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Romania - Integrated Border Security System

In the late 1980s thousands of Hungarians from Romania fled to Hungary and applying for asylum there. In 1988, 13,400 refugees were legally accepted and granted temporary residence permits by the Hungarian authorities. Around 12,700 of these remain in Hungary, the rest having left for the West or returned (a very small number) to Romania. In an attempt to prevent this outflow, the Romanian authorities started to build a fence along the Hungarian/Romanian border in 1988 by mid-June 1989 some 78 kilometers out of a projected 300 had been completed. However on 24 June 1989 for no apparent reason part of the fence began to be dismantled.

In 2004, Romania hired EADS Defence & Security (DS) to deploy a land-based system of radars to detect illegal immigrant crossings. Securing its border was a condition for the nation to join the European Union. The company installed the sensors and also set up communications pipes to pull the data back to central control rooms where the border would be monitored. The contract with the European Aeronautic Defense and Space company to provide software, radars, helicopters and naval vessels was signed during a visit to Bucharest by German Chancellor Gerhard Schroeder on 12 August 2004.

The EADS contract covers the provision of surveillance systems (e.g. infrared cameras and other sensors), command and control facilities, including all the necessary hardware and software, a communications and IT infrastructure plus construction work aimed at improving the working conditions of the Romanian border police. Due to the fact that the contents of the border control contract are directly related to Romanian security measures EADS was not in the position to provide specific details.

Romania re-negotiated the contract for border security hardware awarded to European aerospace giant EADS without competition, Prime Minister Calin Tariceanu said 15 February 2005. The centre-right government of Tariceanu, named in December 2004, promised to review a number of contracts granted without competition. "The contract with EADS will be renegotiated because it duplicates programs already financed by the European Union to increase border security", Tariceanu said. He added that a review of the contract, worth approximately one billion euros (1.3 billion dollars), would also mean that Romania would "pay the correct price". The Romanian premier promised to reveal details of the deal, which had been classified as secret by the previous Social-Democrat government of Adrian Nastase, so that "its clauses are known to the authorities and the public".

Romania awarded EADS a contract valued at 650 million (about $790 million). The exact value of the contract was renegotiated because of overlap with other contracts, but was likely to be worth approximately 550 million (about $670 million), according to EADS. That sum did not include any vehicles, vessels and helicopters needed to do the work, which could raise the overall value.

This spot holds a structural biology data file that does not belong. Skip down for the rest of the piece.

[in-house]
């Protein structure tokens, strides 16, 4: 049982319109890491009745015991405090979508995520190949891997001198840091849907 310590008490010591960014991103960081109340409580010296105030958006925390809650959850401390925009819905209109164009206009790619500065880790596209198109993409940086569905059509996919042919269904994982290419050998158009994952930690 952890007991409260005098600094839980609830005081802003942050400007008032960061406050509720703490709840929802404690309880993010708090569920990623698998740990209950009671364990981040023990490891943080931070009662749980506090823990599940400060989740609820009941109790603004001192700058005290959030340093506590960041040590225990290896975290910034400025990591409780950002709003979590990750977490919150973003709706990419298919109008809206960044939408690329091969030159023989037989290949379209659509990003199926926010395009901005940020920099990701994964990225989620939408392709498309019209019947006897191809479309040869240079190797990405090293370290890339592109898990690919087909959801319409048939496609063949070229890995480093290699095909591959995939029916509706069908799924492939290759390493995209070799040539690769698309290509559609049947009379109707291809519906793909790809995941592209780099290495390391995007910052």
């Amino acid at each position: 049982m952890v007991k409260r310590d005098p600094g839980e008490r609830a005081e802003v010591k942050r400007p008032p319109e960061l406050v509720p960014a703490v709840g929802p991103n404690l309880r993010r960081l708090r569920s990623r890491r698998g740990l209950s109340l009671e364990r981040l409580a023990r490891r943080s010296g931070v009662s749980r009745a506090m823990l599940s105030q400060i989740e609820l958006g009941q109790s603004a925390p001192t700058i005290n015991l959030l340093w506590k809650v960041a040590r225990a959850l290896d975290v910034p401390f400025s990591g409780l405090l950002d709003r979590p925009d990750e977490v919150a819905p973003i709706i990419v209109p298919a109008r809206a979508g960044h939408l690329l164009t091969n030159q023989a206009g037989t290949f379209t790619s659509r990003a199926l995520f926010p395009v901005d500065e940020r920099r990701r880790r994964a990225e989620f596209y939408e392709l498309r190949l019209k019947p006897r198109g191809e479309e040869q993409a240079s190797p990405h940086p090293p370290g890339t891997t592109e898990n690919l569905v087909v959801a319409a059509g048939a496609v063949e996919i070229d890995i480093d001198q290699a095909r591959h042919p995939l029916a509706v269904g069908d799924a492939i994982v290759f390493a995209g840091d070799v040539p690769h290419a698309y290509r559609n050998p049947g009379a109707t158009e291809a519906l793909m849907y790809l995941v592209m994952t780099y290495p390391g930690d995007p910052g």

Romania was beefing up border security in preparation for the 2007 ascension as a member of the European Union (EU). Instability in neighboring Ukraine and Moldova and the dangers of weapons and drug smuggling from Transnistria, a small breakaway republic from Moldova, makes border security particularly challenging. The demands made of new EU members with regards to border surveillance are to meet the set of rules adopted under the Schengen Convention and subsequent decisions and declarations adopted by the Schengen bodies. The key requirement from a secured communication system is that it is linked to the Schengen Information system. The Schengen information system (SIS) was set up to allow police forces and consular agents from the Schengen countries to access data on specific individuals (i.e. criminals wanted for arrest or extradition, missing persons, third-country nationals to be refused entry) and on goods which have been lost or stolen.

Subsequently, the Romanian Ministry of Administration and Interior and EADS Deutschland GmbH signed the Extended First Detailed Appendix to the Contract in July 2009, concluded with a view to achieving and implementing the Integrated System for the Security of the Romanian External State Border Phase 1. The project had three phases. The first phase, was initially planned to end in December 2007, focused on the outer borders with Ukraine, Moldova and the Black Sea. The second phase, was to run from January 2007 to March 2009, focused on inner borders, such as the border with Yugoslavia, and on adding depth to border security near the Black Sea and southern Moldova. The third phase, was to run from November 2008 to December 2009, strengthened border security with Bulgaria and Hungary and involved creating a headquarters in Bucharest.



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